After Chicago went digital, even though I have Comcast, I decided to see what was available off-air. I had a tabletop Philips UHF antenna from another project and I bought an Apex DT250 tuner. Everything from Chicago came in as it should have at about 70% signal strength, as measured by the gauge in the Apex box. Yes, Lord knows what it's measuring, but I don't have any other signal strength meter. The big exception was WBBM Ch2 and WLS Ch7. For whatever reason, those broadcasters decided not to go UHF at the transition and, instead, went HiVHF. WBBM is at RF Ch12 and, after some fooling around, WLS is back at RF Ch7 where they were in the analog days. I've been in a lot of discussions about the wisdom of this HiVHF business, my opinion being that there was no wisdom in this HiVHF business, but now, several years into the Great Digital Experiment, WLS has set up a "fill-in" transmitter on RF Ch44 and WBBM is in the process of doing the same on RF Ch26. WLS now appears on the Apex at RF Ch 44 just fine. I'm hoping for WBBM to do the same, but, well, knowing their puzzling past, we'll see what happens.
OK, so no WBBM and no WLS. I started studying antenna designs and prices. I'd pretty much decided to build my own and I am forced to do an attic mount. I came across the Gray-Hoverman design and thought that looked promising, but I was sold when I read in some on-line forum that it did a reasonable job with HiVHF. Frankly, I didn't want to mess with wood and screws just for an experiment and I had some 2'x4' foamcore panels, styrofoam blocks and blue painter's tape around from yet another project. I went to Menard's and bought 50' of insulated solid 14 gauge wire and got to work.
The design I chose was the one at http://www.digitalhome.ca/ota/superantenna/design.htm
. I just drew out everything on the foamcore board, bent the zigzags, taped the wire down with the painter's tape, soldered on a balun, used a broomstick for a mast and an old brake disc for a base. Took about an hour and a half. Later I added another foamcore panel with the reflectors/narods, whichever they are, held in position with styrofoam blocks and some Elmer's Glue. It isn't pretty and it PO'd my wife. Success! It works great on UHF as one might expect, everything's at 97% and reception of WBBM and WLS are fine as long as it isn't raining. WBBM is at 25% and WLS is at 52%. WBBM is the flakier of the two, overall. Now that WLS is at fill-in RF Ch44 using the G-H really doesn't make a difference and I'm hoping WBBM's fill-in does the same. Occasionally, I can get the PBS station from Gary, as well. And, that's my indoor Gray-Hoverman. I've since ditched the brake disc and screwed the mast to a rafter.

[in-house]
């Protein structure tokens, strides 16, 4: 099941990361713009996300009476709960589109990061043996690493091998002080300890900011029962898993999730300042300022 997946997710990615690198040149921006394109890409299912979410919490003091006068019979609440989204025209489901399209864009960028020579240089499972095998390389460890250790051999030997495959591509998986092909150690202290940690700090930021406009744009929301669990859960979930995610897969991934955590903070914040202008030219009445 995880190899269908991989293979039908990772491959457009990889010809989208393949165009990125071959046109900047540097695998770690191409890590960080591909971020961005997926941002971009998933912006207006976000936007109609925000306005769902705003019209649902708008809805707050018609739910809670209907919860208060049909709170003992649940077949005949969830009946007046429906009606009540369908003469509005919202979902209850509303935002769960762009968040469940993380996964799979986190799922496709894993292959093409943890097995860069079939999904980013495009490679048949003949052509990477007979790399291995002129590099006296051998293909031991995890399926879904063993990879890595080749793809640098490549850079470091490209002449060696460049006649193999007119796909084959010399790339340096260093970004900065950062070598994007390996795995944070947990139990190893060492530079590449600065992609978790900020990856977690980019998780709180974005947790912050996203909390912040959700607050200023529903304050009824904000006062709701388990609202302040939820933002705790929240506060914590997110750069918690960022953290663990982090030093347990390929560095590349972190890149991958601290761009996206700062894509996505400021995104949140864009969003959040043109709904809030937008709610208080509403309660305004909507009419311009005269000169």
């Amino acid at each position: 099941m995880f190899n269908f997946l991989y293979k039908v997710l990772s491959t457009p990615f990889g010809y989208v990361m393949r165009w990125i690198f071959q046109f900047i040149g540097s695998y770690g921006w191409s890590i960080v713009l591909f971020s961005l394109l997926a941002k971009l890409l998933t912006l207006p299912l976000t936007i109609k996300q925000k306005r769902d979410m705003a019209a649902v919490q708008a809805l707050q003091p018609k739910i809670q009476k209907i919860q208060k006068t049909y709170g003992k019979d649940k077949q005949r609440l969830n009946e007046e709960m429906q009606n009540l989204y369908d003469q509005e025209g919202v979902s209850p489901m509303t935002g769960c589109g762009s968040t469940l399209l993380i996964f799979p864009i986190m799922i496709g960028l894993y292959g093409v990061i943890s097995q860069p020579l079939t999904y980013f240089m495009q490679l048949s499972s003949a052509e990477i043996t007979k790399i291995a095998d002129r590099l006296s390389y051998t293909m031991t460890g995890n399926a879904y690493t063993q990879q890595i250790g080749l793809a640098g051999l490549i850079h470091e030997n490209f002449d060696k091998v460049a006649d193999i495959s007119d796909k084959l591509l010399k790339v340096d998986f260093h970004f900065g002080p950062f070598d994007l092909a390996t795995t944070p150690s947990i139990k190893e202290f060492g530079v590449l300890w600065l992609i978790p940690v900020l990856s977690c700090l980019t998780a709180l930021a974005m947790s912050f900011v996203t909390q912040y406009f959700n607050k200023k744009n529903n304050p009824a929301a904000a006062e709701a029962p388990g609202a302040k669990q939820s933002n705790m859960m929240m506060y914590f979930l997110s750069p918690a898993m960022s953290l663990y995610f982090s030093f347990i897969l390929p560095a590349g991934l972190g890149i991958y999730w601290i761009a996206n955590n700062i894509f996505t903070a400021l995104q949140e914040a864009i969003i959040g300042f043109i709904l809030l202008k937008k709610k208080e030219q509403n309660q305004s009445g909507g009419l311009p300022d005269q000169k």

Some things to know about my setup...
I live in Prairie View, IL which is 27 miles as the crow flies from Willis (nee Sears) Tower where all the Chicago transmitting antennas are. If I stand on my roof, I can see the top of Willis Tower just above the ground clutter, so line-of-sight is literal. My antenna is about 12 feet off the ground in my attic. It is 25 feet between my Apex receiver and the antenna. I'm using RG59 cable because I had a lot of it laying around and I know I'd get a better signal if I used RG6, but this was done on the cheap, you know. I also have a Radio Shack amp in the line. Pipe down...it was cheap and it works just fine. I don't necessarily recommend it, but I've got a good one. There are other brands with way better hardware and reputations. The UHF, btw, is OK without the amp, about 78%, but WBBM won't come in without it and WLS RF Ch7 is iffy.
I was prompted to write this because of 2edge from Woodstock who has to use an attic mount. You're about twice as far away from the Tower as I am, but you're also about 300' higher in elevation. I think the success of this depends on what your roof is made of and what ground clutter (trees and other houses, water towers and suburban sprawl) is between you and Willis Tower. And, aim carefully. Before I realized I could actually see Willis Tower from my roof, I did some aiming with a Trib map and a Silva compass. I liked that. It was fun and scientific.
Truly, I recommend doing this with tape and styrofoam to see what kind of reception you could get, even if you have to go to Hobby Lobby and Menard's for materials. And, think seriously about an amp to beef things up if you get acceptable results. And, in any case, you're probably not going to get Ch2. Even in the analog days, there was just something about the Columbia Broadcasting System that didn't want people to actually watch their Chicago O & O. Puzzling. Maybe with the fill-in... Well, if you're satisfied with the results, you could go permanent with the "prototype" as I did, or use screws and wood or ABS pipe and chicken wire to make something sturdier.
Hope this idea works for you.